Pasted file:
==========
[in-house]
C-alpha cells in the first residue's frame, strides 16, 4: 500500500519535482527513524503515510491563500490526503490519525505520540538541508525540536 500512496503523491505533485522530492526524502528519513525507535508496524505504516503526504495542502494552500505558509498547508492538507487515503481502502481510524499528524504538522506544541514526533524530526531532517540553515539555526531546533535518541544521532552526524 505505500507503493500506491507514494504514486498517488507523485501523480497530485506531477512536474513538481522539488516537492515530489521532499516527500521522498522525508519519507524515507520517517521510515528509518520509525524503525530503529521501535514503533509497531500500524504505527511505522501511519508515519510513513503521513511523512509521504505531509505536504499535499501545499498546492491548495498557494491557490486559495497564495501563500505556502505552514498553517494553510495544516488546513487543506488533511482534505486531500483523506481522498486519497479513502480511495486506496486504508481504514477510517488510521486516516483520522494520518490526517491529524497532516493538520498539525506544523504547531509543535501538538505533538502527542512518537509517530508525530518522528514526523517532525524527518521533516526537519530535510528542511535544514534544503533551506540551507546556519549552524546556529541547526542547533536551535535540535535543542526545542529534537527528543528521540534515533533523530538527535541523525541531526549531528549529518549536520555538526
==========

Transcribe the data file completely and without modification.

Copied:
[in-house]
C-alpha cells in the first residue's frame, strides 16, 4: 500500500519535482527513524503515510491563500490526503490519525505520540538541508525540536 500512496503523491505533485522530492526524502528519513525507535508496524505504516503526504495542502494552500505558509498547508492538507487515503481502502481510524499528524504538522506544541514526533524530526531532517540553515539555526531546533535518541544521532552526524 505505500507503493500506491507514494504514486498517488507523485501523480497530485506531477512536474513538481522539488516537492515530489521532499516527500521522498522525508519519507524515507520517517521510515528509518520509525524503525530503529521501535514503533509497531500500524504505527511505522501511519508515519510513513503521513511523512509521504505531509505536504499535499501545499498546492491548495498557494491557490486559495497564495501563500505556502505552514498553517494553510495544516488546513487543506488533511482534505486531500483523506481522498486519497479513502480511495486506496486504508481504514477510517488510521486516516483520522494520518490526517491529524497532516493538520498539525506544523504547531509543535501538538505533538502527542512518537509517530508525530518522528514526523517532525524527518521533516526537519530535510528542511535544514534544503533551506540551507546556519549552524546556529541547526542547533536551535535540535535543542526545542529534537527528543528521540534515533533523530538527535541523525541531526549531528549529518549536520555538526